Two months may seem like an eternity to research something, but don't forget most attorneys get paid by the hour and attorneys spend quite a lot of their time engaged in research and writing. In other words, if it seems like it's taking you "forever" to research something, don't worry---that's in part how you earn your keep. Considering that in 2013 the median hourly billing rate in Ohio was $207, if we estimate Ms. Van Woerkom spent 30 hours per week for 8 weeks (this became her primary research project), she spent approximately 240 hours, which would total $49,680 in billing.
Ms. Van Woerkom's work highlights several foundational research principles any attorney should learn:
- Where possible, use free resources. "Van Woerkom says she had success right away, largely due to a free online database maintained by the National Archives that allows users to look up Army veterans by serial number."
- Use information you find in one location as a breadcrumb trail to lead you to the information you ultimately hope to find. "Th[e National Archives] database provided many of those key narrowing statistics — such as birth year, enlistment date and location. She used those details in other databases to hone in on individuals."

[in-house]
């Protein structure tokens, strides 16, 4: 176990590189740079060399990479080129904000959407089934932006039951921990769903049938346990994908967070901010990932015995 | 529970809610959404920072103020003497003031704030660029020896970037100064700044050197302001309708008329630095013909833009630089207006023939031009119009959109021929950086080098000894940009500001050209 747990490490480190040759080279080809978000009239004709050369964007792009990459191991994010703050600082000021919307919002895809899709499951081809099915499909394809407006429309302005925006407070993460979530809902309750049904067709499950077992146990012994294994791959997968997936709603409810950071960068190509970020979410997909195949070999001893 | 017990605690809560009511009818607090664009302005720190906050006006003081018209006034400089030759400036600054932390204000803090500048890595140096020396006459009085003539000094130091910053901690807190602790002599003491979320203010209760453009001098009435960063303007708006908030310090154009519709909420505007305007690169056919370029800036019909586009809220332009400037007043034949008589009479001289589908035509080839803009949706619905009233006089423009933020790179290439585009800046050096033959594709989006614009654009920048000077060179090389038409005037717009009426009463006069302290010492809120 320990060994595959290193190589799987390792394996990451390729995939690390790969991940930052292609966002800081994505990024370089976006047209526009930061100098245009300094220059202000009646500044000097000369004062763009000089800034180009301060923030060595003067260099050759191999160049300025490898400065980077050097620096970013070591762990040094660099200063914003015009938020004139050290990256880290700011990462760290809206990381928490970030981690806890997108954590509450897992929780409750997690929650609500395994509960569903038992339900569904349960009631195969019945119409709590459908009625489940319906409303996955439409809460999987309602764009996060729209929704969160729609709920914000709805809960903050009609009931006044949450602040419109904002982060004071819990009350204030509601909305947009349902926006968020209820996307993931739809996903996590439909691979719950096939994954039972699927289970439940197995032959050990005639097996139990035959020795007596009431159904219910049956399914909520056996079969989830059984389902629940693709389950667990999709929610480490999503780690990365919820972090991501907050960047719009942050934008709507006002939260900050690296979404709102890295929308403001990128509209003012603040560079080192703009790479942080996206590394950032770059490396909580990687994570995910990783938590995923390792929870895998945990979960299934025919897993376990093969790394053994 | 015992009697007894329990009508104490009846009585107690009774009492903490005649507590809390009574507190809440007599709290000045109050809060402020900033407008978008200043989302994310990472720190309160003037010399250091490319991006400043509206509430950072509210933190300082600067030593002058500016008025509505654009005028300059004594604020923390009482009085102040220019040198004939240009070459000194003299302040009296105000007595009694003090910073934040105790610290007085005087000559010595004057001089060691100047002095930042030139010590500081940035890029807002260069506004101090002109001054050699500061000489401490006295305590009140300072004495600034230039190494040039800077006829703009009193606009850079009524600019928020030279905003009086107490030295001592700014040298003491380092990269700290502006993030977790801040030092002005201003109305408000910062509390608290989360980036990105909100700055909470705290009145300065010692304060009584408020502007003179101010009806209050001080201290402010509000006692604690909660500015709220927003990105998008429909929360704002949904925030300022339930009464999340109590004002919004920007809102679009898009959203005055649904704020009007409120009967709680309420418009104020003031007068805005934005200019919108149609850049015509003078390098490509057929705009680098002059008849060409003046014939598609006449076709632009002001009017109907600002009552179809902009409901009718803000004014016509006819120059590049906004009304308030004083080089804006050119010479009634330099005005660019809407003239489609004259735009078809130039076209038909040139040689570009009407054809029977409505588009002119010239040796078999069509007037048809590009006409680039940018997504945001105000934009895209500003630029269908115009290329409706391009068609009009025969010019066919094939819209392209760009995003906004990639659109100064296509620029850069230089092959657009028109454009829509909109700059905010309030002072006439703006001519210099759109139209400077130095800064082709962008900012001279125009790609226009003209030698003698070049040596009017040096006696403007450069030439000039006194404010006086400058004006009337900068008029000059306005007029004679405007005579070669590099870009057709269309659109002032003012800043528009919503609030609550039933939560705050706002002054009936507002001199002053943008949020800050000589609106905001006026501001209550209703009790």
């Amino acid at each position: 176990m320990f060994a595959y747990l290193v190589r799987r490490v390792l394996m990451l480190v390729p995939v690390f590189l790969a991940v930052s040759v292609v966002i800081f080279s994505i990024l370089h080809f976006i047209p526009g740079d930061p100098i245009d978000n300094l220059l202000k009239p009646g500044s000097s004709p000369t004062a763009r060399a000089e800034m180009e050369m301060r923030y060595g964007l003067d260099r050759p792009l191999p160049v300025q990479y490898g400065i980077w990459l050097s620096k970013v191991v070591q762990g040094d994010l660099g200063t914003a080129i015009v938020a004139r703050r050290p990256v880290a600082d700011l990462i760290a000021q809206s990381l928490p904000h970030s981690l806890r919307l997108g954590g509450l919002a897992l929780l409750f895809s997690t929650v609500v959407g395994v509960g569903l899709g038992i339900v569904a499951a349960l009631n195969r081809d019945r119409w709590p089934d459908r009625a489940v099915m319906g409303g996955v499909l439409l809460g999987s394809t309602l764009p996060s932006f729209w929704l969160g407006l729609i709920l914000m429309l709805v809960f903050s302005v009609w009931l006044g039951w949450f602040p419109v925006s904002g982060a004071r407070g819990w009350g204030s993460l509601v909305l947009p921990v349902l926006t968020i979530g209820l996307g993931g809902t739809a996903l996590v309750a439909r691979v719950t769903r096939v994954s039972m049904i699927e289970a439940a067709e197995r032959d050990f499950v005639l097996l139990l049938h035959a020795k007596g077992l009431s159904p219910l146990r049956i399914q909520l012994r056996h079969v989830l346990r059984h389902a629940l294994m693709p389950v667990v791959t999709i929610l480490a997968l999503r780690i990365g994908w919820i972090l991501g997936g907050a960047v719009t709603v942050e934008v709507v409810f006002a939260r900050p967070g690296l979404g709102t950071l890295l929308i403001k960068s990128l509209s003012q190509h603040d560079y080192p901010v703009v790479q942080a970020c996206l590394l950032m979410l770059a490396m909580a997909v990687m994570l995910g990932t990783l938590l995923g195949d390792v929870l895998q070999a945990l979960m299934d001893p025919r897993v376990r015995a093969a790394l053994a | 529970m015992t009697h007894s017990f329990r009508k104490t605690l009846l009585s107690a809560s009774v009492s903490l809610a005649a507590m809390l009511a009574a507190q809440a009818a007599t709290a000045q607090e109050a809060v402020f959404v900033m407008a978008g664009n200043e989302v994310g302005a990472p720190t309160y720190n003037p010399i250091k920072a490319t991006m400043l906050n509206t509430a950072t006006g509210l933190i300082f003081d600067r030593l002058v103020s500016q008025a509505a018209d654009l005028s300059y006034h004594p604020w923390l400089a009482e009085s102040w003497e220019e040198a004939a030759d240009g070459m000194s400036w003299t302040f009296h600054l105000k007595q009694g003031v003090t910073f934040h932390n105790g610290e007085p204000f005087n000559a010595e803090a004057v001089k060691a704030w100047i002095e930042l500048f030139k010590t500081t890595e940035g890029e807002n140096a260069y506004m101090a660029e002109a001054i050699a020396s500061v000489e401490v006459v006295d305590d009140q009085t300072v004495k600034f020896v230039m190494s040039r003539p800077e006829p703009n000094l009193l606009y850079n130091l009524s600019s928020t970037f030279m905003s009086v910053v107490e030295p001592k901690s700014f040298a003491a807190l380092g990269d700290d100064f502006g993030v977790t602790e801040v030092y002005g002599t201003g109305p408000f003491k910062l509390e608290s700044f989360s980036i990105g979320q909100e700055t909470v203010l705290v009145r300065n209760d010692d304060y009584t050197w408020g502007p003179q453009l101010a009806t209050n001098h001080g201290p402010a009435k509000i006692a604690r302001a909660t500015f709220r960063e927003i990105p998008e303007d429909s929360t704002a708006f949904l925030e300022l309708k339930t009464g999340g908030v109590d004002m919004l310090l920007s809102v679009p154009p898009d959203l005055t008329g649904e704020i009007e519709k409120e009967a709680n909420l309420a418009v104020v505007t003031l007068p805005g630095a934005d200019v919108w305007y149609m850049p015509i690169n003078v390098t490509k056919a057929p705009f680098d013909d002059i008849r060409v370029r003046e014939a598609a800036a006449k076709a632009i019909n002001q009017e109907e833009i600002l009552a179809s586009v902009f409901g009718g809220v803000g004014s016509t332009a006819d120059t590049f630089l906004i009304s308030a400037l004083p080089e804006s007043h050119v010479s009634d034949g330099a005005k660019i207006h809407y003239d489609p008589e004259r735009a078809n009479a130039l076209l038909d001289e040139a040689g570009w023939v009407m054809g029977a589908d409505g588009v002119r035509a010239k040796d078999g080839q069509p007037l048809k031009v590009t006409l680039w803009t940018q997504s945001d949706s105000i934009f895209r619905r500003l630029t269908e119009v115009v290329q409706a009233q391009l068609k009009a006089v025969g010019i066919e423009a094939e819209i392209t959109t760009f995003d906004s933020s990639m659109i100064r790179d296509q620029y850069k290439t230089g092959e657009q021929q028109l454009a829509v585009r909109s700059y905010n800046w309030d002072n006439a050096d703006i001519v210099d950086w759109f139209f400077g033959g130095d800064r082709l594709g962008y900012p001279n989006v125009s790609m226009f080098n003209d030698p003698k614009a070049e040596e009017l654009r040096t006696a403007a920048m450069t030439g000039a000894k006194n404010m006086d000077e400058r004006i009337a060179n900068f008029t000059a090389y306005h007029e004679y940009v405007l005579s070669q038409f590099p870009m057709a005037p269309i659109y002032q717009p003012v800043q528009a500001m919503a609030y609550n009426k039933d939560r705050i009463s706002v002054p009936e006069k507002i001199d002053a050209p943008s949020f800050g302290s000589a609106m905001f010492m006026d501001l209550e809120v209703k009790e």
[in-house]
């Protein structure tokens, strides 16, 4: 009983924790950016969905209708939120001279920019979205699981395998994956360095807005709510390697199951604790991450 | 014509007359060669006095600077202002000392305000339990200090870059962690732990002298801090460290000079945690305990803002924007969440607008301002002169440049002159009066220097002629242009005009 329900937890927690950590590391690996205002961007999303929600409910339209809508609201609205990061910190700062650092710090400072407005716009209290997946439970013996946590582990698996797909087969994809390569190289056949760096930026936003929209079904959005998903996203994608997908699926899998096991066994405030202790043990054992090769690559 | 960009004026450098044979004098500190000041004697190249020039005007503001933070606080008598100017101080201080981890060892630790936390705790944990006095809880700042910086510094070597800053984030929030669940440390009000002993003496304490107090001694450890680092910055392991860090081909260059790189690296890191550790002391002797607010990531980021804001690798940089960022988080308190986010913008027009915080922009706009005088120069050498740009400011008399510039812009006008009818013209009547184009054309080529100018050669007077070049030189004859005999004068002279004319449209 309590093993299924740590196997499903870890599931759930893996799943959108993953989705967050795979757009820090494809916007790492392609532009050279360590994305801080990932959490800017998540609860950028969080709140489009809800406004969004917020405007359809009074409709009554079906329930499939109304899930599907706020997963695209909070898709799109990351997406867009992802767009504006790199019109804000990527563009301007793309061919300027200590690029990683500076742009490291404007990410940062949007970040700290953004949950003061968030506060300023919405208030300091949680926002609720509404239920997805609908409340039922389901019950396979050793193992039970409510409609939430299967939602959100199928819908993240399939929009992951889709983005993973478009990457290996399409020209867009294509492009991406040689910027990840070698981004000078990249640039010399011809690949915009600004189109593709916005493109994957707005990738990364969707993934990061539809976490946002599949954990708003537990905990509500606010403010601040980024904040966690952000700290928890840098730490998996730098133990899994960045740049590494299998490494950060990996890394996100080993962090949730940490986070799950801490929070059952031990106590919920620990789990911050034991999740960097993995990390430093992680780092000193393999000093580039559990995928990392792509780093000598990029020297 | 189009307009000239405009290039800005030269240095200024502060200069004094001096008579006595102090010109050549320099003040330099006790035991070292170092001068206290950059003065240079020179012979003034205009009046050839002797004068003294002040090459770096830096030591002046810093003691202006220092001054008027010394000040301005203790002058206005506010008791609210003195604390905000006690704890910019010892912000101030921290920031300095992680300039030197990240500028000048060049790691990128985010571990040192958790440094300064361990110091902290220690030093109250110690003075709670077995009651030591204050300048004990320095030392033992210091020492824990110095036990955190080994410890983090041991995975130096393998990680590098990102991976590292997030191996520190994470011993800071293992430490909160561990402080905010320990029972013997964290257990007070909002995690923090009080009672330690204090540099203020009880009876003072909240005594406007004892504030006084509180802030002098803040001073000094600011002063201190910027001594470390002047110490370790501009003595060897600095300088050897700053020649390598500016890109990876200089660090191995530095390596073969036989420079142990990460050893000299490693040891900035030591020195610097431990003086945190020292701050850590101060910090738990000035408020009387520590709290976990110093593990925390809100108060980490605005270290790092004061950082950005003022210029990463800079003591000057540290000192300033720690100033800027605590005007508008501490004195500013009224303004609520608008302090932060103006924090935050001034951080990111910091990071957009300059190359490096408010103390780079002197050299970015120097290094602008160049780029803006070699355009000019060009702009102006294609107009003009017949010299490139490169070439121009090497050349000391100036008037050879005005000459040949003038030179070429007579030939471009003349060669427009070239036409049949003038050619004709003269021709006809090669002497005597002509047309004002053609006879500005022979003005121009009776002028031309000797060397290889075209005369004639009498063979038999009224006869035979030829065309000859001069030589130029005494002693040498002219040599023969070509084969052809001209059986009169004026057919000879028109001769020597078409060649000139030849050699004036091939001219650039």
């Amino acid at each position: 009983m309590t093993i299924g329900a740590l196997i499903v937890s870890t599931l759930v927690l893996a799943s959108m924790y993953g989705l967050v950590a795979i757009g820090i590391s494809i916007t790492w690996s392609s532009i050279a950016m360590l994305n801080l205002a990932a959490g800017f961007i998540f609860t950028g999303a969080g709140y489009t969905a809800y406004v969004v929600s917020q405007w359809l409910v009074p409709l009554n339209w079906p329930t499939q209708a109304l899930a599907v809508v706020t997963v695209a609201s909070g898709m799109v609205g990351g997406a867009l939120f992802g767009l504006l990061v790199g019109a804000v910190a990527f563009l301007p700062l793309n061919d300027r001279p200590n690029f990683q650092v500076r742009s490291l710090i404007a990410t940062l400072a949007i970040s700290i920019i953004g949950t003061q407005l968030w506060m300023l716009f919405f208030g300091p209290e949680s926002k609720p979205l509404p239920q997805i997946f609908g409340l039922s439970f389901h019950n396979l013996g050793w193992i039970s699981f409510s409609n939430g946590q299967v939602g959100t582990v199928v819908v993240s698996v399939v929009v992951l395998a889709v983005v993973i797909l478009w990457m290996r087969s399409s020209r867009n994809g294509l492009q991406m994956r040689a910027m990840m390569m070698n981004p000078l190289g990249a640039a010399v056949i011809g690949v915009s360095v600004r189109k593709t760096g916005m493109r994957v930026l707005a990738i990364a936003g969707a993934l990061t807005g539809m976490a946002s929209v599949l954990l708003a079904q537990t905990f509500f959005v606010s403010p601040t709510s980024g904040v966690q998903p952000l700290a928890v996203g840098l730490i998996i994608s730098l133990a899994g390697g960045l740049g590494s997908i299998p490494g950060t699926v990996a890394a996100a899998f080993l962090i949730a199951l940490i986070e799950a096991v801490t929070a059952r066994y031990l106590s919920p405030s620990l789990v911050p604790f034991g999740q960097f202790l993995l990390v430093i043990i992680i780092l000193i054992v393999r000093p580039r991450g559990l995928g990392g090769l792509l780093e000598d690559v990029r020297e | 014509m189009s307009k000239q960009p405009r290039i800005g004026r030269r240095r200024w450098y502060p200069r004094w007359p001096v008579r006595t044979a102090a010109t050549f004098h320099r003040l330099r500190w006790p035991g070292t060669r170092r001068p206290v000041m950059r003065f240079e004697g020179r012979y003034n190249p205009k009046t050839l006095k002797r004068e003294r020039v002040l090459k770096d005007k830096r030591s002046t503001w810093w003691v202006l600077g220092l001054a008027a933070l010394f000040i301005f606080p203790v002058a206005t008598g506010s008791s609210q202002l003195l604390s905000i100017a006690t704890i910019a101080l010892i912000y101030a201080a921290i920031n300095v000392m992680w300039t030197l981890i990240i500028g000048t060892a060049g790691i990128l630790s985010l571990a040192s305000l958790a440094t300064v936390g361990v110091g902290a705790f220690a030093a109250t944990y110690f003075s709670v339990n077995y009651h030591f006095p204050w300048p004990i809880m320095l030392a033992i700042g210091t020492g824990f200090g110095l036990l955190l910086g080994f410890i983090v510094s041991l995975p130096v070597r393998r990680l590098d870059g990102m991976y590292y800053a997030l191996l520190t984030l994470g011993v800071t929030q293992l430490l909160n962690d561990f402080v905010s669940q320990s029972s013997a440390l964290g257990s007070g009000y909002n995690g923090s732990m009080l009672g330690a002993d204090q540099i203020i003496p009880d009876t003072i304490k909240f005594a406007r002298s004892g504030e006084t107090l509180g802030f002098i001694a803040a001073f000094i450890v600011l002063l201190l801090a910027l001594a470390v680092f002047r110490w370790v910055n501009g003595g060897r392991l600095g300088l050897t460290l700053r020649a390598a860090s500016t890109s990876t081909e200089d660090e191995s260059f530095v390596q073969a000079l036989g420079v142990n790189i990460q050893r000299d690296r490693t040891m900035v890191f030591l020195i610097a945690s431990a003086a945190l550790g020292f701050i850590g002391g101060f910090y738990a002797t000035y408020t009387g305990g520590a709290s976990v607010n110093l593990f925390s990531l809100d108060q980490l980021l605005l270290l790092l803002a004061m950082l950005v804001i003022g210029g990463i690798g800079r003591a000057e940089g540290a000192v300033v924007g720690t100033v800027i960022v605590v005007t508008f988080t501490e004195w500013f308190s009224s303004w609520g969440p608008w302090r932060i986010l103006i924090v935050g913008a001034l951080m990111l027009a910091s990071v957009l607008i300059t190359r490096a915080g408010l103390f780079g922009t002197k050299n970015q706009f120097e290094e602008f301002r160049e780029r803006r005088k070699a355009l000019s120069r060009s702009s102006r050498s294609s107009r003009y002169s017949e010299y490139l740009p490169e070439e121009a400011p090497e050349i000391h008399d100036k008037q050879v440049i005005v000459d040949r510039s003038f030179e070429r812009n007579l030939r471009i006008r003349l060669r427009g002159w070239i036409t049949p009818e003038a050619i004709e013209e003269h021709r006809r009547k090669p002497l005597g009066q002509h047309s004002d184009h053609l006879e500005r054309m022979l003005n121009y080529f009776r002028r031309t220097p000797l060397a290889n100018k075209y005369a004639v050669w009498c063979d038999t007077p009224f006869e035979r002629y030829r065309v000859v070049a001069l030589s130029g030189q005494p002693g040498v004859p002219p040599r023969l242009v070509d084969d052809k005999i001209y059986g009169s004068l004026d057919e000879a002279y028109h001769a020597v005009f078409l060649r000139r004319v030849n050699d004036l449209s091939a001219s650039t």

- Find corroborating information for your research. "Van Woerkom required verification with two or more sources before determining someone had been successfully located."
- When you can't find the answer, consider whether you need to change your search strategy rather than assuming the information does not exist. "When she ran into road blocks, she often turned to obituaries and other newspaper clippings for clues."
- Look for patterns that can tell you how the information you are looking for is organized. This is particularly helpful for those times when you are researching an unfamiliar area of law. "She also picked up on patterns that helped her along the way. For example, the first two numbers of a veteran's serial number identify the region where he enlisted. The place of enlistment was particularly useful in locating World War II veterans, most of whom were born in the 1920s or earlier, Van Woerkom says."